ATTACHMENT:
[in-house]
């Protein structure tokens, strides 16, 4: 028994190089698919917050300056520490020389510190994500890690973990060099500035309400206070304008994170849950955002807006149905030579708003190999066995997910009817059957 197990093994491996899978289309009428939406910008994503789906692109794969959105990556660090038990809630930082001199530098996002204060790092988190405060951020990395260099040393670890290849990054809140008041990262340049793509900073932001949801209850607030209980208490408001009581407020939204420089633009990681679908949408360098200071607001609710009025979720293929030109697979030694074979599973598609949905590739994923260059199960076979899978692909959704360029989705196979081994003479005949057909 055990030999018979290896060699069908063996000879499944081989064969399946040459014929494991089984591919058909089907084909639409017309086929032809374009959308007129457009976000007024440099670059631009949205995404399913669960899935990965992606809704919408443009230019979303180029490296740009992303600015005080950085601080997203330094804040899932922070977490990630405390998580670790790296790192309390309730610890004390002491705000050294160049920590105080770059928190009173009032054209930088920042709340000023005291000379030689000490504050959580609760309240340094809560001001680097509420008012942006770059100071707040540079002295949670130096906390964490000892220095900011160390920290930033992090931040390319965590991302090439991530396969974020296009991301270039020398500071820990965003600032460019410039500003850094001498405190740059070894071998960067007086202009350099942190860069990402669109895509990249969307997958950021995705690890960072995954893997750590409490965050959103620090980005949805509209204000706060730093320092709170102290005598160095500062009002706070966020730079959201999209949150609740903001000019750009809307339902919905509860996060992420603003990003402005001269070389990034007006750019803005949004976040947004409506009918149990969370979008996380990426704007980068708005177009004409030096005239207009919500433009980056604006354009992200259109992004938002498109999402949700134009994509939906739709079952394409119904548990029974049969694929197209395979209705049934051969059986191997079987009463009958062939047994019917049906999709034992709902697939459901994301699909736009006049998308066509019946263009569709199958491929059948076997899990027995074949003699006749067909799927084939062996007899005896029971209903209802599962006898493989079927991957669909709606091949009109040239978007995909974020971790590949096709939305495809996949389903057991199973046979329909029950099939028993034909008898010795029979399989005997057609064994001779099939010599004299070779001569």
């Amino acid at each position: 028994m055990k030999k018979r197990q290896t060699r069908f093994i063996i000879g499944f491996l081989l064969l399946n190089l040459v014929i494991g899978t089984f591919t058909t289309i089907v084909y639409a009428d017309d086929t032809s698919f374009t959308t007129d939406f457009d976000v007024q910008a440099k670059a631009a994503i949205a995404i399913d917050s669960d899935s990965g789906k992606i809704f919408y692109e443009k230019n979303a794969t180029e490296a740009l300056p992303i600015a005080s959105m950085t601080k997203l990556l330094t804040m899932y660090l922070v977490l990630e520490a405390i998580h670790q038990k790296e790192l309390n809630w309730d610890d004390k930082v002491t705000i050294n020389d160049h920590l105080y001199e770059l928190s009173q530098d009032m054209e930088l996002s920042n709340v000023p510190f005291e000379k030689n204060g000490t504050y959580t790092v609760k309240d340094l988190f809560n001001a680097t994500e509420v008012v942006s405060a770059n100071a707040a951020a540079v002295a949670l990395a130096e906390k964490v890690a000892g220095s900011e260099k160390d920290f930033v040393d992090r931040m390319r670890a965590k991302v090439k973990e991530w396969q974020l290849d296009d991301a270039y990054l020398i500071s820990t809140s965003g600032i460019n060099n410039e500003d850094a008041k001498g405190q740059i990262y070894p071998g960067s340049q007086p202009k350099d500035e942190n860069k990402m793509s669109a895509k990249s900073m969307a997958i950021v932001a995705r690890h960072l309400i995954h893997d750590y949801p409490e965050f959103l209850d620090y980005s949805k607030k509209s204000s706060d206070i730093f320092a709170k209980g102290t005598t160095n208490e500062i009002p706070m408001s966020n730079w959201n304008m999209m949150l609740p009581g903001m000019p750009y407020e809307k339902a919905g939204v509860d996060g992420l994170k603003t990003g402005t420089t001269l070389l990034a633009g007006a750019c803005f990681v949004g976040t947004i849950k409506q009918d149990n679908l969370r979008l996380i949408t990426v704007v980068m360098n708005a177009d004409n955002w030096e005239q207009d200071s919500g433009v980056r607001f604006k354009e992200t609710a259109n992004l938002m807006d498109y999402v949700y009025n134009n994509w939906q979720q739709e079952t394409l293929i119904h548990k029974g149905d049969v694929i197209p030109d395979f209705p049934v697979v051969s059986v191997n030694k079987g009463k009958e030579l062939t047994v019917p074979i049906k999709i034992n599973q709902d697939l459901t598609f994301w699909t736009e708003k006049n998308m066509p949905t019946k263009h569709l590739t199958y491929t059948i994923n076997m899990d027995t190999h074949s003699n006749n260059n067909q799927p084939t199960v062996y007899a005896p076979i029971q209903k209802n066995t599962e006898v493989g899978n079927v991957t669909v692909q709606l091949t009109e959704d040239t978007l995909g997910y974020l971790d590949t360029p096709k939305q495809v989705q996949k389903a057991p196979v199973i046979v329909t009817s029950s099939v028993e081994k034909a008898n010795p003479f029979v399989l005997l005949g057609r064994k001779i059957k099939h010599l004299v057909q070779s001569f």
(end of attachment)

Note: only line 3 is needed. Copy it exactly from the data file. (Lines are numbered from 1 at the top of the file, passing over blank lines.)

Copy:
């Amino acid at each position: 028994m055990k030999k018979r197990q290896t060699r069908f093994i063996i000879g499944f491996l081989l064969l399946n190089l040459v014929i494991g899978t089984f591919t058909t289309i089907v084909y639409a009428d017309d086929t032809s698919f374009t959308t007129d939406f457009d976000v007024q910008a440099k670059a631009a994503i949205a995404i399913d917050s669960d899935s990965g789906k992606i809704f919408y692109e443009k230019n979303a794969t180029e490296a740009l300056p992303i600015a005080s959105m950085t601080k997203l990556l330094t804040m899932y660090l922070v977490l990630e520490a405390i998580h670790q038990k790296e790192l309390n809630w309730d610890d004390k930082v002491t705000i050294n020389d160049h920590l105080y001199e770059l928190s009173q530098d009032m054209e930088l996002s920042n709340v000023p510190f005291e000379k030689n204060g000490t504050y959580t790092v609760k309240d340094l988190f809560n001001a680097t994500e509420v008012v942006s405060a770059n100071a707040a951020a540079v002295a949670l990395a130096e906390k964490v890690a000892g220095s900011e260099k160390d920290f930033v040393d992090r931040m390319r670890a965590k991302v090439k973990e991530w396969q974020l290849d296009d991301a270039y990054l020398i500071s820990t809140s965003g600032i460019n060099n410039e500003d850094a008041k001498g405190q740059i990262y070894p071998g960067s340049q007086p202009k350099d500035e942190n860069k990402m793509s669109a895509k990249s900073m969307a997958i950021v932001a995705r690890h960072l309400i995954h893997d750590y949801p409490e965050f959103l209850d620090y980005s949805k607030k509209s204000s706060d206070i730093f320092a709170k209980g102290t005598t160095n208490e500062i009002p706070m408001s966020n730079w959201n304008m999209m949150l609740p009581g903001m000019p750009y407020e809307k339902a919905g939204v509860d996060g992420l994170k603003t990003g402005t420089t001269l070389l990034a633009g007006a750019c803005f990681v949004g976040t947004i849950k409506q009918d149990n679908l969370r979008l996380i949408t990426v704007v980068m360098n708005a177009d004409n955002w030096e005239q207009d200071s919500g433009v980056r607001f604006k354009e992200t609710a259109n992004l938002m807006d498109y999402v949700y009025n134009n994509w939906q979720q739709e079952t394409l293929i119904h548990k029974g149905d049969v694929i197209p030109d395979f209705p049934v697979v051969s059986v191997n030694k079987g009463k009958e030579l062939t047994v019917p074979i049906k999709i034992n599973q709902d697939l459901t598609f994301w699909t736009e708003k006049n998308m066509p949905t019946k263009h569709l590739t199958y491929t059948i994923n076997m899990d027995t190999h074949s003699n006749n260059n067909q799927p084939t199960v062996y007899a005896p076979i029971q209903k209802n066995t599962e006898v493989g899978n079927v991957t669909v692909q709606l091949t009109e959704d040239t978007l995909g997910y974020l971790d590949t360029p096709k939305q495809v989705q996949k389903a057991p196979v199973i046979v329909t009817s029950s099939v028993e081994k034909a008898n010795p003479f029979v399989l005997l005949g057609r064994k001779i059957k099939h010599l004299v057909q070779s001569f």